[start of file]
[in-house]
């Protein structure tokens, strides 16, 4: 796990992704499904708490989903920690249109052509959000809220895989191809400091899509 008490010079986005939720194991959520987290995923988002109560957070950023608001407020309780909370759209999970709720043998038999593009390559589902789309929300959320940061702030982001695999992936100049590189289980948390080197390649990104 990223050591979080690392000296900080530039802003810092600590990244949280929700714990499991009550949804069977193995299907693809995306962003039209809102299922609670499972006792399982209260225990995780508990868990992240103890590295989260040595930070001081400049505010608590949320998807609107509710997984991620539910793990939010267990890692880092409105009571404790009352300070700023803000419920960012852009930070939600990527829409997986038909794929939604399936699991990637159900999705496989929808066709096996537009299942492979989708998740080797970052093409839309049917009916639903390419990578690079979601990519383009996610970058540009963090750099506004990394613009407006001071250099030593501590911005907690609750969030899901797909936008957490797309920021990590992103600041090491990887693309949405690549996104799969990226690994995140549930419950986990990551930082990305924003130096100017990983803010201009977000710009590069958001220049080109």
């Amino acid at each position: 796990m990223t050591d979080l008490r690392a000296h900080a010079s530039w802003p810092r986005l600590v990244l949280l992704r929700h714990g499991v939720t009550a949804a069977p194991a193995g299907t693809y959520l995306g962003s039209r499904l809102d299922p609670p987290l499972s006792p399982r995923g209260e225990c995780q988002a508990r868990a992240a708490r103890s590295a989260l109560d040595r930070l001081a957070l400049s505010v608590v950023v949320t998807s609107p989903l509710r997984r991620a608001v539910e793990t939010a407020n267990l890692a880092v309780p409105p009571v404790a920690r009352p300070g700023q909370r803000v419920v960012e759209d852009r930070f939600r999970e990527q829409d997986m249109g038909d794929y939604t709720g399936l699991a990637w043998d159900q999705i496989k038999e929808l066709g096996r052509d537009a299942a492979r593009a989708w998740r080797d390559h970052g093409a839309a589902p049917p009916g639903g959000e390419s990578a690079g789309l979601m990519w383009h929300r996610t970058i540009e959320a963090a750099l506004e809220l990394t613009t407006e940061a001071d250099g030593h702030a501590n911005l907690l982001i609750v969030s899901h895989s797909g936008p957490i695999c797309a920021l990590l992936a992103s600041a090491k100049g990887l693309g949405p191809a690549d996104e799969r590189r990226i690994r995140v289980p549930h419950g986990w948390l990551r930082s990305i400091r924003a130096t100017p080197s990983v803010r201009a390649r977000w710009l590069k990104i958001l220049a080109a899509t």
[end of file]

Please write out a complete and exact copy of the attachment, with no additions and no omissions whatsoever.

[in-house]
């Protein structure tokens, strides 16, 4: 796990992704499904708490989903920690249109052509959000809220895989191809400091899509 008490010079986005939720194991959520987290995923988002109560957070950023608001407020309780909370759209999970709720043998038999593009390559589902789309929300959320940061702030982001695999992936100049590189289980948390080197390649990104 990223050591979080690392000296900080530039802003810092600590990244949280929700714990499991009550949804069977193995299907693809995306962003039209809102299922609670499972006792399982209260225990995780508990868990992240103890590295989260040595930070001081400049505010608590949320998807609107509710997984991620539910793990939010267990890692880092409105009571404790009352300070700023803000419920960012852009930070939600990527829409997986038909794929939604399936699991990637159900999705496989929808066709096996537009299942492979989708998740080797970052093409839309049917009916639903390419990578690079979601990519383009996610970058540009963090750099506004990394613009407006001071250099030593501590911005907690609750969030899901797909936008957490797309920021990590992103600041090491990887693309949405690549996104799969990226690994995140549930419950986990990551930082990305924003130096100017990983803010201009977000710009590069958001220049080109």
């Amino acid at each position: 796990m990223t050591d979080l008490r690392a000296h900080a010079s530039w802003p810092r986005l600590v990244l949280l992704r929700h714990g499991v939720t009550a949804a069977p194991a193995g299907t693809y959520l995306g962003s039209r499904l809102d299922p609670p987290l499972s006792p399982r995923g209260e225990c995780q988002a508990r868990a992240a708490r103890s590295a989260l109560d040595r930070l001081a957070l400049s505010v608590v950023v949320t998807s609107p989903l509710r997984r991620a608001v539910e793990t939010a407020n267990l890692a880092v309780p409105p009571v404790a920690r009352p300070g700023q909370r803000v419920v960012e759209d852009r930070f939600r999970e990527q829409d997986m249109g038909d794929y939604t709720g399936l699991a990637w043998d159900q999705i496989k038999e929808l066709g096996r052509d537009a299942a492979r593009a989708w998740r080797d390559h970052g093409a839309a589902p049917p009916g639903g959000e390419s990578a690079g789309l979601m990519w383009h929300r996610t970058i540009e959320a963090a750099l506004e809220l990394t613009t407006e940061a001071d250099g030593h702030a501590n911005l907690l982001i609750v969030s899901h895989s797909g936008p957490i695999c797309a920021l990590l992936a992103s600041a090491k100049g990887l693309g949405p191809a690549d996104e799969r590189r990226i690994r995140v289980p549930h419950g986990w948390l990551r930082s990305i400091r924003a130096t100017p080197s990983v803010r201009a390649r977000w710009l590069k990104i958001l220049a080109a899509t």